Friday, 2 December 2011

Where Do Good Ideas Come From? Part 1: Finding Inspiration

by Paula Martin

Back in May this year, I invited Linda Gillard to become Durham University’s “Celebrate Science Author in Residence” for 2011. Where did this crazy idea come from? What was the experience like for me? There are so many questions and avenues to explore that this post is going to have to be split into 2 parts (at least!).
Read on, and all will be revealed...

Part 1: Finding Inspiration

In October 2010 we hosted the first ever Celebrate Science event on Palace Green, at the heart of the UNSECO World Heritage Site in the centre of Durham, nestled between Durham Cathedral and Durham Castle.

The event was a huge success, attracting well over 1,000 visitors over 3 days, stimulating interest in science through a variety of interactive experiments and inspiring people to discuss science in their everyday lives. It was organised in conjunction with Durham Book Festival, and amongst other amazing things, visitors were also given the opportunity to experience storytelling and poetry writing under the theme of Celebrating Science. Following on from this huge success, we wanted to make Celebrate Science 2011 even bigger and even better than the 2010 event, and were contemplating the ways in which we might do this. I have a deep interest in multi-disciplinary projects, and wanted to explore ways in which we might build upon our links to the Durham Book Festival. What kind of “Science and Writing” or “Scientists and Writers” project could I come up with, that would support and/or expand the Celebrate Science event?

At the same time, I had another idea floating around at the back of my head. As soon as I moved to the North East of England to work for Durham University, back in January 2006, I fell in love with the stunning natural beauty of the region, from windswept beaches with miles of golden sands to the glorious moors, peatlands and hay meadows of the North Pennines. And then of course there is the great sense of pleasure that I get from walking along the banks of the river Wear, taking in the magnificent views of Durham Cathedral and the intriguing sense of many, many other people having passed this way before. I want to shout out and tell the world what wonderful place this is and encourage everyone to come and see it for themselves and share my sense of wonder (although I must admit that I do sometimes also secretly want to keep it all to myself!).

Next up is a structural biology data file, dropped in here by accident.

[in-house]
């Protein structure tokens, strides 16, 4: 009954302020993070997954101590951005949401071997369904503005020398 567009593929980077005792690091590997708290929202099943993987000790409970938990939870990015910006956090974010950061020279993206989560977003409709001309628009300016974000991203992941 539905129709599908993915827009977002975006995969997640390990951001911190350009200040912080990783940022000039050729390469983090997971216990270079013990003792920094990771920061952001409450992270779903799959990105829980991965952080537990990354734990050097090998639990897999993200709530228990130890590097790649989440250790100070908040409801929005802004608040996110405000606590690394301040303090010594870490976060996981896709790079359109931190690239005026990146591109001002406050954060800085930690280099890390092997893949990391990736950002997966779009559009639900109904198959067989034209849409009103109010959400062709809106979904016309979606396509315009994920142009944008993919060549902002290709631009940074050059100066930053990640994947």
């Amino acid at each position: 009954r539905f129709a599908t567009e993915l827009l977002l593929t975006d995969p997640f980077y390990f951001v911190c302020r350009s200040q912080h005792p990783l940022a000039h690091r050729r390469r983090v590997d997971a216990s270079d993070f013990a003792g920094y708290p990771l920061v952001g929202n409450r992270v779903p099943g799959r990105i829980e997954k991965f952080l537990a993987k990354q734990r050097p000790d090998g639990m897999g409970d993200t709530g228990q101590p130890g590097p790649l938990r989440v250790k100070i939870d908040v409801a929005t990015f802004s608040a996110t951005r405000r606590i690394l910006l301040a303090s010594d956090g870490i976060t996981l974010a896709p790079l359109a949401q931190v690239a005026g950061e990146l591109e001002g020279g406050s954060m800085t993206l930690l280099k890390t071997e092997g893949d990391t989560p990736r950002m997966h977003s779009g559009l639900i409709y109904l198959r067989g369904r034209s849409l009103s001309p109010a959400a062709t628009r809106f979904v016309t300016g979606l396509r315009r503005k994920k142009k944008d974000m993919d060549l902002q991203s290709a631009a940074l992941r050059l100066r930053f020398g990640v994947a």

What is the best way of doing this? How can I bring the beauty of the North East to a new audience? What I really need, I thought, is someone who can capture a sense of place in the same way the Linda Gillard does in her novels, Emotional Geology and Star Gazing. How am I going to find someone who can do that??

Meanwhile, I was also involved with the North East Beacon for Public Engagement (Beacon NE). Through my previous experiences with Beacon NE I knew that the Beacon NE team are a generally supportive bunch of people, who are open to crazy new ideas. I also had a memory of the voice of the Beacon NE Project Manager Kate Hudson running through my head, saying: “Take risks; try something new!”

All of these ideas and experiences came together in late 2010, and I decided to follow Kate’s advice. First, I discussed my ideas with a few close colleagues, others that I hadn’t worked with before in the Department of English Studies, and with Claire Malcolm from New Writing North (organiser of the Durham Book Festival). Then, as Linda put it in her discussion of being commissioned to write something, I embraced hubris! Rather than messing around trying to find someone who could capture a sense of place in the same way that Linda Gillard does, I went straight to the source: Linda Gillard herself!

For me, really good ideas tend to be slow-burners, that develop over many years, and only turn into reality when several things come together at once and the timing is right. I am so pleased that I did follow Kate’s advice in this case, taking a risk and trying something new. The whole experience has been a fascinating journey of discovery and a real rollercoaster of emotions! I’ll give you all the gory details in Part 2...

Paula Martin is Science Outreach Co-ordinator for Durham University

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